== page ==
Antiepileptic Drug Induces Birth Defects in Frogs
A common drug for treating epileptic seizures may lead to birth defects if used during pregnancy by interfering with glutamate signaling in earliest stages of nervous system development, finds a study in frogs published in JNeurosci. The research could inform the development of new epilepsy medications that are safer for pregnant women.
The brain and spinal cord begin as a group of cells in the embryo that folds in on itself to form the neural tube. Some of the most common birth defects, such as spina bifida, are caused by a neural tube that fails to close completely. The side effects of antiepileptic drugs are thought to contribute to the prevalence of birth defects among children of epileptic mothers, but the mechanisms involved are not known.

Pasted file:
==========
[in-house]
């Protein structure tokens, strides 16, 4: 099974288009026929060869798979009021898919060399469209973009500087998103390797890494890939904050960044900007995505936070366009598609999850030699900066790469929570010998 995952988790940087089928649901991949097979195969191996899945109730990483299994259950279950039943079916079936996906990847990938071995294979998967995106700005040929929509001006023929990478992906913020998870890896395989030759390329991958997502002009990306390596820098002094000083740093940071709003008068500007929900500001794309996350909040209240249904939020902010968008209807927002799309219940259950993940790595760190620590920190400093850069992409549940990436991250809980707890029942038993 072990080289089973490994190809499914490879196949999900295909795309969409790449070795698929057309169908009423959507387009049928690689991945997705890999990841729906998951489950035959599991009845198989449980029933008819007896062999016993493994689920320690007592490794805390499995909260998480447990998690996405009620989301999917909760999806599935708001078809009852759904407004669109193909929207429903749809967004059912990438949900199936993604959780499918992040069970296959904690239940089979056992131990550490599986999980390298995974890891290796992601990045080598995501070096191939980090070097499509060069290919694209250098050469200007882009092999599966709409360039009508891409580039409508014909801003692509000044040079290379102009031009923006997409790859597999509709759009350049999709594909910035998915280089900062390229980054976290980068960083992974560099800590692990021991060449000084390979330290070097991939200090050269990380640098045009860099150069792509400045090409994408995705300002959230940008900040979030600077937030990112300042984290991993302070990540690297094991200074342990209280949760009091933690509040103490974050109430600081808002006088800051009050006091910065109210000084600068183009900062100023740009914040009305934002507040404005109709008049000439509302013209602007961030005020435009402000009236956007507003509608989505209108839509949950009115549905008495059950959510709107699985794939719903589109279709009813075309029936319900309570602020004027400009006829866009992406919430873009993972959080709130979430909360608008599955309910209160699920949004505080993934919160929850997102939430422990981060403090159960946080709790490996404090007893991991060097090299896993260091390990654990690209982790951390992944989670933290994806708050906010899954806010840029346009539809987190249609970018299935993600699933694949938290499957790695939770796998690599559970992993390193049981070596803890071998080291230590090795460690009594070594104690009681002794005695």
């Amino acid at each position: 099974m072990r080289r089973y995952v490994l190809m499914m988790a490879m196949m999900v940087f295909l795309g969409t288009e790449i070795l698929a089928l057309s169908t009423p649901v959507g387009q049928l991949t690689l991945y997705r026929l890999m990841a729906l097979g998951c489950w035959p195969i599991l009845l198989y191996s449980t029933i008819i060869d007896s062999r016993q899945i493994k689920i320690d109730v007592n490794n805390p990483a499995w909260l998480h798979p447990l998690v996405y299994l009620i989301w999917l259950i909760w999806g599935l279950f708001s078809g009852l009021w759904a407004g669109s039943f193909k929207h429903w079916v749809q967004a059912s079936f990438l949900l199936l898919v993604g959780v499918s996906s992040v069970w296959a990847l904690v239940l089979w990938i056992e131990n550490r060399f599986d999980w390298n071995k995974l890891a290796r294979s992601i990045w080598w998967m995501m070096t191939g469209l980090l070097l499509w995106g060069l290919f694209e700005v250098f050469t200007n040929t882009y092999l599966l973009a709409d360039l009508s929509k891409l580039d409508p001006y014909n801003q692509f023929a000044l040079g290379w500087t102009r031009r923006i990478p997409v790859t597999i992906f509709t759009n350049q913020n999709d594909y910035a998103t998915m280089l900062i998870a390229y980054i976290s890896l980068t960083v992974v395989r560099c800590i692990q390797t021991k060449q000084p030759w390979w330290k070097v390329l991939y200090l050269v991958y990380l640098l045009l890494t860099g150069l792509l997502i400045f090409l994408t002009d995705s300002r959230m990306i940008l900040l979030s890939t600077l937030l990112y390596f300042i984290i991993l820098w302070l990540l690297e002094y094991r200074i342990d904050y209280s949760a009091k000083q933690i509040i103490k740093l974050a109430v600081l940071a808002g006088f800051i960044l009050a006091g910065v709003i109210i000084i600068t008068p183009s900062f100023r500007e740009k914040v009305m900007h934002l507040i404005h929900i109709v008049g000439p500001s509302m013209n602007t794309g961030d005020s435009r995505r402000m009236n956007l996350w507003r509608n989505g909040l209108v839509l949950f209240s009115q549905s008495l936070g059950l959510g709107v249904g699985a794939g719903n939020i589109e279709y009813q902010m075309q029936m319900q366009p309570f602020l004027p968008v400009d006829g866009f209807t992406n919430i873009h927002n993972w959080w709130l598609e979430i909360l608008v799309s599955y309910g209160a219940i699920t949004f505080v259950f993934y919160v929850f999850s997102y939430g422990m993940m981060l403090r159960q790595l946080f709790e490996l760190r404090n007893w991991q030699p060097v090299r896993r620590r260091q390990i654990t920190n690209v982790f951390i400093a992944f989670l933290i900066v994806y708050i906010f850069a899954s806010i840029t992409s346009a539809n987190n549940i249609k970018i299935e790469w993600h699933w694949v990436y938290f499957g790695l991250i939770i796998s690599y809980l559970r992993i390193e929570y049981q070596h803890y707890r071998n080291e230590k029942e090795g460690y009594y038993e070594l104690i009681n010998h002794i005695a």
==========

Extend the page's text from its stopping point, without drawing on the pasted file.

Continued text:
In their study of clawed frogs, Laura Borodinsky and colleagues investigated the role of neurotransmitters in neural tube development. They found that the neurotransmitter glutamate and N-methyl-aspartate (NMDA) receptors play an important part in the proliferation and migration of the cells that form the neural tube, which was compromised in embryos treated with the widely-used antiepileptic drug valproic acid and led to defects.
Article: NMDA receptor signaling is important for neural tube formation and for preventing antiepileptic drug-induced neural tube defects
Corresponding author: Laura Borodinsky (University of California Davis and Shriners Hospital for Children Northern California, Sacramento, USA), email@example.com